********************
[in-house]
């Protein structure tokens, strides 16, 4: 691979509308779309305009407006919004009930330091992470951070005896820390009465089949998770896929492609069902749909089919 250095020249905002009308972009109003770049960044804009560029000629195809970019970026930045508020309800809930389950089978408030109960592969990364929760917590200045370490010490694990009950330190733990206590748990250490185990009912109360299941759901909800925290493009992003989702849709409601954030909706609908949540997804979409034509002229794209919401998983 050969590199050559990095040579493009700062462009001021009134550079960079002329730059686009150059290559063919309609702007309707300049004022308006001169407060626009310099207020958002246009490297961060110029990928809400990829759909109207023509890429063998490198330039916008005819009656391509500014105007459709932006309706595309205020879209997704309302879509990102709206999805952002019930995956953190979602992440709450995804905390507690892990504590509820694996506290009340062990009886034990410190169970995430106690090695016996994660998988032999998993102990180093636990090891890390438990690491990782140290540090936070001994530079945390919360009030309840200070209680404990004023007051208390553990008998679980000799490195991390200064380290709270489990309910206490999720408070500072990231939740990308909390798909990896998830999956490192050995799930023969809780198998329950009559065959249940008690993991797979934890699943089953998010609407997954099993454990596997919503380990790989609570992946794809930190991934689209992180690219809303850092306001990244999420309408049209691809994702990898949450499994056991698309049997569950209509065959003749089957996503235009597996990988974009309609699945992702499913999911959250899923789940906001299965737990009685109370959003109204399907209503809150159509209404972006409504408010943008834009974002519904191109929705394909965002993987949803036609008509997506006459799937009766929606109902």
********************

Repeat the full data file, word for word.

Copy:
[in-house]
């Protein structure tokens, strides 16, 4: 691979509308779309305009407006919004009930330091992470951070005896820390009465089949998770896929492609069902749909089919 250095020249905002009308972009109003770049960044804009560029000629195809970019970026930045508020309800809930389950089978408030109960592969990364929760917590200045370490010490694990009950330190733990206590748990250490185990009912109360299941759901909800925290493009992003989702849709409601954030909706609908949540997804979409034509002229794209919401998983 050969590199050559990095040579493009700062462009001021009134550079960079002329730059686009150059290559063919309609702007309707300049004022308006001169407060626009310099207020958002246009490297961060110029990928809400990829759909109207023509890429063998490198330039916008005819009656391509500014105007459709932006309706595309205020879209997704309302879509990102709206999805952002019930995956953190979602992440709450995804905390507690892990504590509820694996506290009340062990009886034990410190169970995430106690090695016996994660998988032999998993102990180093636990090891890390438990690491990782140290540090936070001994530079945390919360009030309840200070209680404990004023007051208390553990008998679980000799490195991390200064380290709270489990309910206490999720408070500072990231939740990308909390798909990896998830999956490192050995799930023969809780198998329950009559065959249940008690993991797979934890699943089953998010609407997954099993454990596997919503380990790989609570992946794809930190991934689209992180690219809303850092306001990244999420309408049209691809994702990898949450499994056991698309049997569950209509065959003749089957996503235009597996990988974009309609699945992702499913999911959250899923789940906001299965737990009685109370959003109204399907209503809150159509209404972006409504408010943008834009974002519904191109929705394909965002993987949803036609008509997506006459799937009766929606109902």